If anyone is going to be prepared for the holiday onslaught, it will be Amazon. 

As for the business through the first half of 2021, it has been brisk with revenue of $221.6 billion, up 34.8% from a year earlier. In addition, its operating income for the first six months was $16.6 billion, 69% higher than in the same period last year. 

However, due to investments in both its people and business during Covid-19, Amazon’s trailing 12-month (TTM) free cash flow (FCF) was $12.1 billion at the end of June, down from $31.9 billion a year earlier. 

If it were almost any other business than Amazon, I’d be apprehensive about the drop in FCF. But, fortunately, it’s the company’s DNA to spend where it feels it needs to at any given time. I expect record holiday revenues.

Dick’s Sporting Goods (DKS)

An image of a Dick's Sporting Goods retail location
Source: Jonathan Weiss / Shutterstock.com

In September, Dick’s said it would hire as many as 10,000 seasonal employees to ring up the holiday sales. That’s 1,000 more than last year. It will use many of these seasonal hires to provide Curbside Contactless Pickup, help fulfill ship-from-store orders, and serve customers in its stores. 

Business-wise, it’s hard to complain if you’re a Dick’s shareholder. Through the first half of fiscal 2021, its same-store sales increased 51%, with a 124% increase from its e-commerce business. As a result, its online sales now account for 19% of overall revenue, up from 12% in the first half of 2019, before the pandemic. 

In August, when it released its Q2 2021 results, the company increased its non-GAAP earnings per share to $12.70 at the midpoint of its guidance. Based on this forecast, DKS stock is trading at a very reasonable 9.6x earnings.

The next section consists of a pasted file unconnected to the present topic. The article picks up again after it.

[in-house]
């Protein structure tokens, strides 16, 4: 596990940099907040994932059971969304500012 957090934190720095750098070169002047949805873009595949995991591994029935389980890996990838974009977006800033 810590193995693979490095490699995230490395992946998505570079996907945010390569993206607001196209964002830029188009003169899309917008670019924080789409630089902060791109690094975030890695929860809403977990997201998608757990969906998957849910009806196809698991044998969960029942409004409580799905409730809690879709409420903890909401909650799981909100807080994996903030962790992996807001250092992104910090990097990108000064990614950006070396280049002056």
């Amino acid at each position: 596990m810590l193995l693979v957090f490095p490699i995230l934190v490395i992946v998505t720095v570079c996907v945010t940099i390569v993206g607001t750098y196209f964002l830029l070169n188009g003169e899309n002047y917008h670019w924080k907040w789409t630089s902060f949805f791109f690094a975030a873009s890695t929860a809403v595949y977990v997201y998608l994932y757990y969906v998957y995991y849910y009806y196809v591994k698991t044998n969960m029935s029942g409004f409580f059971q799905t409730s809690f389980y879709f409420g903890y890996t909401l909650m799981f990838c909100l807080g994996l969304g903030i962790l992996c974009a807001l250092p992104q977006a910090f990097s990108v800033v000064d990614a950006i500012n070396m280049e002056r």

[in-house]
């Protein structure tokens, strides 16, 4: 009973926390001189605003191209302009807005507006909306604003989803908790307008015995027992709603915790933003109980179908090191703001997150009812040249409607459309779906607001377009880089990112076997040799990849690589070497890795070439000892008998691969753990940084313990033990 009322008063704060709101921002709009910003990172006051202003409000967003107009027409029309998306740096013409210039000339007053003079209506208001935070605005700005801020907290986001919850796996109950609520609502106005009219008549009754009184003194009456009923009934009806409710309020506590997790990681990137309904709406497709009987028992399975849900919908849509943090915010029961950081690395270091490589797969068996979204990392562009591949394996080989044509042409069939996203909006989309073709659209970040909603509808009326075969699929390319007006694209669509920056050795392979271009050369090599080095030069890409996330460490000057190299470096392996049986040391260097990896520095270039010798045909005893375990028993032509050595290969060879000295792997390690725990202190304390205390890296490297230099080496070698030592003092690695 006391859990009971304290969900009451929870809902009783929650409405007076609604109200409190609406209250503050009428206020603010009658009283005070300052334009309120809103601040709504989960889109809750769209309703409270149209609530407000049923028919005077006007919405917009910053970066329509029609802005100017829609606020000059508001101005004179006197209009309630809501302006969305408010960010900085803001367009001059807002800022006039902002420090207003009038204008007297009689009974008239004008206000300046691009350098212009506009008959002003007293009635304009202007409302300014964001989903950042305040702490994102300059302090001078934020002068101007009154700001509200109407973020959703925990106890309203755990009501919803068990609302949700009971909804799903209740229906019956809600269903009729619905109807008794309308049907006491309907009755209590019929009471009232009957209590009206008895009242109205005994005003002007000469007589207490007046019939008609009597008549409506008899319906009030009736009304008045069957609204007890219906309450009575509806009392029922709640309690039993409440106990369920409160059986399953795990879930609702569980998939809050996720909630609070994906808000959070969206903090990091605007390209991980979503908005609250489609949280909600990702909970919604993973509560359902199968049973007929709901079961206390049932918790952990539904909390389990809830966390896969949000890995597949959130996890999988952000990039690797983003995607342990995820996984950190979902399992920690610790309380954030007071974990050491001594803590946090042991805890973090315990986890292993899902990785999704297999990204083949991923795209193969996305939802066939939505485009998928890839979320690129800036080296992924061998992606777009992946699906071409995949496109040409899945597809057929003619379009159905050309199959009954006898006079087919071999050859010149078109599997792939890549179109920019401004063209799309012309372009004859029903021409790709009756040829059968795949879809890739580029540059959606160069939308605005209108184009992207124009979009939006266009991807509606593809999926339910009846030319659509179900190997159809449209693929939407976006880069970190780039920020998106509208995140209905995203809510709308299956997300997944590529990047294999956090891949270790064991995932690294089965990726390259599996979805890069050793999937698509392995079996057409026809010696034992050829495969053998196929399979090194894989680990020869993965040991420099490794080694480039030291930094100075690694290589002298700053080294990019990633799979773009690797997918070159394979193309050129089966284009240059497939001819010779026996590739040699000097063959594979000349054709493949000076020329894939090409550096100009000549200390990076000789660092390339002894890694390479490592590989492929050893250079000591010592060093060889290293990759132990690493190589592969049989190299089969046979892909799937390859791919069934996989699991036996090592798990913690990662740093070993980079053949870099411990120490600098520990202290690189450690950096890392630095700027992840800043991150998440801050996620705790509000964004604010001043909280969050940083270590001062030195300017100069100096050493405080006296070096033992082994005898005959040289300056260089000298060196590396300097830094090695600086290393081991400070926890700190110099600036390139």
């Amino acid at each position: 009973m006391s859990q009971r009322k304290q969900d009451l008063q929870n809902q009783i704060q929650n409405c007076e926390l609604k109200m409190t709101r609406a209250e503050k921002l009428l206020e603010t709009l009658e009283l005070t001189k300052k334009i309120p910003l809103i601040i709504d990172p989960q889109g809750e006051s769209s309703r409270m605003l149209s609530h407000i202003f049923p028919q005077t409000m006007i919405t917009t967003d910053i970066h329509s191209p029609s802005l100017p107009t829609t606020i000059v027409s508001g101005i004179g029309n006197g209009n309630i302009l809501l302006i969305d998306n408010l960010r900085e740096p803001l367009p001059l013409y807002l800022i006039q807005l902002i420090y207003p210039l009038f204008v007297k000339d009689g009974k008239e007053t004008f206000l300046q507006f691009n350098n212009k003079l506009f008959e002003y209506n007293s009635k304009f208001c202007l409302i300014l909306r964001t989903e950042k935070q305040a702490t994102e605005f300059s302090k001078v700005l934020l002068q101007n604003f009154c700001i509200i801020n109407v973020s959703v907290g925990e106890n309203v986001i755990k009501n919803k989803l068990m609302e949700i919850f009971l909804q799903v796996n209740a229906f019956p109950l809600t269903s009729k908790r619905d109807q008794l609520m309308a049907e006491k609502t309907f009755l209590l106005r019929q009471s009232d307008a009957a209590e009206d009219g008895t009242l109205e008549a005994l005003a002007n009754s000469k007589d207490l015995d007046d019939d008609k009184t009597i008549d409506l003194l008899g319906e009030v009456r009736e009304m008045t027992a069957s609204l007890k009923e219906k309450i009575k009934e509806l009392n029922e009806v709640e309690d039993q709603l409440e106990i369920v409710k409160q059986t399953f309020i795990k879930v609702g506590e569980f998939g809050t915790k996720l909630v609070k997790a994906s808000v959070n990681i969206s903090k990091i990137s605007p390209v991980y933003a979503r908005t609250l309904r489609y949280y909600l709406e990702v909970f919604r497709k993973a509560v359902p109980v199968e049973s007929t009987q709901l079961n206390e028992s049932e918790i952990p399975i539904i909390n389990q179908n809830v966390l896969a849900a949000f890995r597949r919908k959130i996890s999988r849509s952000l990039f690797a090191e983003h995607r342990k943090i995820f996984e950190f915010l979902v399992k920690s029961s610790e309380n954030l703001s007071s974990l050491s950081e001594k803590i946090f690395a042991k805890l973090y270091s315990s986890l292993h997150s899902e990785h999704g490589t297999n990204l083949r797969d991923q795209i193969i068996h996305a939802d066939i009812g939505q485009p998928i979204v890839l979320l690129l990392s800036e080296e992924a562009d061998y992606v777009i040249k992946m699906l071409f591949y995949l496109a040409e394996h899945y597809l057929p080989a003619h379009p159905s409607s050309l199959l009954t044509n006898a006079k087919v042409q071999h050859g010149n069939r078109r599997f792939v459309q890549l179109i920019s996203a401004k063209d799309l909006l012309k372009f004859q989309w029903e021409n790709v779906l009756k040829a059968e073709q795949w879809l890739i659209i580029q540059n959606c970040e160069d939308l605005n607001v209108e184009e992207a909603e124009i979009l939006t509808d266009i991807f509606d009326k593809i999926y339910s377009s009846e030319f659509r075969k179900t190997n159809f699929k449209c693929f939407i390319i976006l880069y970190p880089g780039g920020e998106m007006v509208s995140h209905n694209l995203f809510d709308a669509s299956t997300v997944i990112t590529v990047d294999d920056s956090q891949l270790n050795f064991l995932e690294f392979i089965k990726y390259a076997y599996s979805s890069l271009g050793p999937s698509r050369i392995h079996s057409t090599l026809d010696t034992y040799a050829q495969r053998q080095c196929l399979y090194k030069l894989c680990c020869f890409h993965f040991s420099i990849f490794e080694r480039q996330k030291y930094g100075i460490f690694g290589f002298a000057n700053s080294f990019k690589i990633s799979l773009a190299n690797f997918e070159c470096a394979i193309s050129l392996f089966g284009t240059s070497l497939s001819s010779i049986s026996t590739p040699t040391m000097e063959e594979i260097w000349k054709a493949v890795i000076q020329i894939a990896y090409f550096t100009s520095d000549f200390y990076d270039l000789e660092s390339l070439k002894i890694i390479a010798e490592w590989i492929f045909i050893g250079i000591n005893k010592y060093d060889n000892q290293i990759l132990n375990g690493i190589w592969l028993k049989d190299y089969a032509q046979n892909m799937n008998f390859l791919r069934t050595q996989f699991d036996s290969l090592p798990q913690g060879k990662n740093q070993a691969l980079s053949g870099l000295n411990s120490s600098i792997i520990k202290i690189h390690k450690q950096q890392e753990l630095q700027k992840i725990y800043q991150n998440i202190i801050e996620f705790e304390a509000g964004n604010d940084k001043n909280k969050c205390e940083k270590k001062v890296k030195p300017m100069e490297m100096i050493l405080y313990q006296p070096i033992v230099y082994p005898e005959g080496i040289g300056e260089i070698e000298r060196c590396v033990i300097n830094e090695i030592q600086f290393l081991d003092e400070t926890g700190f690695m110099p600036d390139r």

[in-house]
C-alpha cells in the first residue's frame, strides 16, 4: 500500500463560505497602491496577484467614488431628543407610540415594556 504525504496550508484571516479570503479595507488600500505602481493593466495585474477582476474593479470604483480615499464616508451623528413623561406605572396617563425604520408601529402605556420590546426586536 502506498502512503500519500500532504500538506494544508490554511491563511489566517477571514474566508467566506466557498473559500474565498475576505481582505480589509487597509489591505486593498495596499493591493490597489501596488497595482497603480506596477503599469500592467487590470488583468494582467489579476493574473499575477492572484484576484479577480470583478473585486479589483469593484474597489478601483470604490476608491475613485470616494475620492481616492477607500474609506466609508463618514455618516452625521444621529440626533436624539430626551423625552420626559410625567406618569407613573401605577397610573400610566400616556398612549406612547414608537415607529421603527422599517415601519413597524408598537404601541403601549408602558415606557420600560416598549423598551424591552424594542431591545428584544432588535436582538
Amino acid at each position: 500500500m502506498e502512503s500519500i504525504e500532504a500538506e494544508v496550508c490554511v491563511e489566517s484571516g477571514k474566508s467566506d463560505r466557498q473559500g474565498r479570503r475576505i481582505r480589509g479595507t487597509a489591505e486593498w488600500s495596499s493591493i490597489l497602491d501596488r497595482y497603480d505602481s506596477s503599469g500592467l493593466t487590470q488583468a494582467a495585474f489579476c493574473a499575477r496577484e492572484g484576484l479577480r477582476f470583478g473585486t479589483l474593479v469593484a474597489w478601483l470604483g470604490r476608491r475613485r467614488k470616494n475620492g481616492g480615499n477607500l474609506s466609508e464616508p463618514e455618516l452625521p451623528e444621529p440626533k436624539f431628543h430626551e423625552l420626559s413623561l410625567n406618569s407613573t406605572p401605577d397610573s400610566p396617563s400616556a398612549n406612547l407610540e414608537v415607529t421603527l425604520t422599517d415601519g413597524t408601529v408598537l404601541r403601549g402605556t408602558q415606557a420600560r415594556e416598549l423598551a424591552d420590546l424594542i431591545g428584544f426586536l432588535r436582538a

On the capital allocation front, shareholders got a lot of good news in August. Not only did Dick’s increase the quarterly dividend by 21% to $1.75 on an annualized basis, but it also paid a $5.50 special dividend on Sept. 24. As for share repurchases, it expects to double the amount it was planning to buy back in 2021 to $400 million from $200 million previously.

With the company’s success in the golf category in 2021, I expect there to be a decent amount of golf paraphernalia under the Christmas tree this year.

Retail Stocks to Buy: Lululemon (LULU)

the lululemon (LULU) logo on a mosaic-style wall
Source: Richard Frazier / Shutterstock.com

The athletic and leisure apparel brand recently won the rights to outfit Canada’s Olympic teams from the 2022 Beijing Winter Olympics through the 2028 Los Angeles Summer Olympics. However, there could be more beyond that.